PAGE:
Right to Left Right to Left

"For centuries, left-handers have suffered unfair discrimination in a world designed for right-handers."
Santrock, John W. (2008). Motor, Sensory, and Perceptual Development.

"Most humans (say 70 percent to 95 percent) are right-handed, a minority (say 5 percent to 30 percent) are left-handed, and an indeterminate number of people are probably best described as ambidextrous."
Scientific American. www.scientificamerican.com

One of the robots is charged with a simple task: to join a sequence of strings into one sentence to produce instructions on how to get around the ship. But this robot is left-handed and has a tendency to joke around and confuse its right-handed friends.

You are given a sequence of strings. You should join these strings into chunk of text where the initial strings are separated by commas. As a joke on the right handed robots, you should replace all cases of the words "right" with the word "left", even if it's a part of another word. All strings are given in lowercase.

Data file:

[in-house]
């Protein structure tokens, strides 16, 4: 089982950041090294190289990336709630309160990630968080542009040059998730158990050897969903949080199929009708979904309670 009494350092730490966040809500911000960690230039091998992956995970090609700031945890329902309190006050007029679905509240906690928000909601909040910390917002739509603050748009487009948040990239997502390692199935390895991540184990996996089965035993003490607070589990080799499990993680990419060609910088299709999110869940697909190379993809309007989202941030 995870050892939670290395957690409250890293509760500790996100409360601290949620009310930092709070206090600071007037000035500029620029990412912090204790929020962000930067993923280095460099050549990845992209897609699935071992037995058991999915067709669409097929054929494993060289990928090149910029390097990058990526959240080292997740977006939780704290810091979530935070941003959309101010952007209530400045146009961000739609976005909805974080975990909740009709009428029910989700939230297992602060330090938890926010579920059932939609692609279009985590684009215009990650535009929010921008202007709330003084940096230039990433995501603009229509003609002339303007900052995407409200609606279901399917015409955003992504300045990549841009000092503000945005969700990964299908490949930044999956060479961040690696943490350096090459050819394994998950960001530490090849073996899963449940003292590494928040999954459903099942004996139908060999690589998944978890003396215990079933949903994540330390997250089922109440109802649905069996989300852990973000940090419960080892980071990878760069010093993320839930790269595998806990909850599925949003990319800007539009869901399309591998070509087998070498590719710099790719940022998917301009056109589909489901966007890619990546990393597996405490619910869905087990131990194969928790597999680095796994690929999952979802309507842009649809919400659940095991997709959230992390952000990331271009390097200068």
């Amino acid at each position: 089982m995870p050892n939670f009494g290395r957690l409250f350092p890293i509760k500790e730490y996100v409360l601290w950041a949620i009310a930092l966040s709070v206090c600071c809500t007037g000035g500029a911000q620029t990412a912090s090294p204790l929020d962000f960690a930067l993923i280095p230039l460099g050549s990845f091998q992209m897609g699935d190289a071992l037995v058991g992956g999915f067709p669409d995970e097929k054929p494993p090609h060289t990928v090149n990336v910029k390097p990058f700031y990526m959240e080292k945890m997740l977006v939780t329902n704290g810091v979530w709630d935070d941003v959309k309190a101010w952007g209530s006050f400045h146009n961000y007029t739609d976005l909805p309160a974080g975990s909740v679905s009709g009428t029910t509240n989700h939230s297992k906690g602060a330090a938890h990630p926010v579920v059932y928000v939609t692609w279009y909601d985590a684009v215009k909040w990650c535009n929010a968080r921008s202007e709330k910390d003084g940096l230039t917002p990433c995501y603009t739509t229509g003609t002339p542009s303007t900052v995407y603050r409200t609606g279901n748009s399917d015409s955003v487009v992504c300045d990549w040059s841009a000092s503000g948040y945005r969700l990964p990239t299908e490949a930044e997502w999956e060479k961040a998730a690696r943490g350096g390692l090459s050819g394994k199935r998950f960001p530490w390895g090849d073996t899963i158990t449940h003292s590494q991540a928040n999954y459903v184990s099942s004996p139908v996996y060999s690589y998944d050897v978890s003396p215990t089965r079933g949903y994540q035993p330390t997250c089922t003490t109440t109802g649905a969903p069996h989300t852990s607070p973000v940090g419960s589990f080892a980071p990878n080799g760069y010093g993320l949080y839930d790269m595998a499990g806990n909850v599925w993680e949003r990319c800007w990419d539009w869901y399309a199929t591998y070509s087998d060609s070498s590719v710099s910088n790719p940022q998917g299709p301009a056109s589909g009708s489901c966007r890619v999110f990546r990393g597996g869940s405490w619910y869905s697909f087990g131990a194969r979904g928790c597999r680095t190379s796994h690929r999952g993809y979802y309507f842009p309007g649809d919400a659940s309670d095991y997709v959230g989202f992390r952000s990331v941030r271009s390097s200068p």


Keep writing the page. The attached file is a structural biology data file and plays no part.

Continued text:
Input: A sequence of strings as a tuple of strings (unicode).

Output: The text as a string.


left_join(("left", "right", "left", "stop")) == "left,left,left,stop"
left_join(("bright aright", "ok")) == "bleft aleft,ok"
left_join(("brightness wright",)) == "bleftness wleft"
left_join(("enough", "jokes")) == "enough,jokes"

How it is used: This is a simple example of operations using strings and sequences.

0 < len(phrases) < 42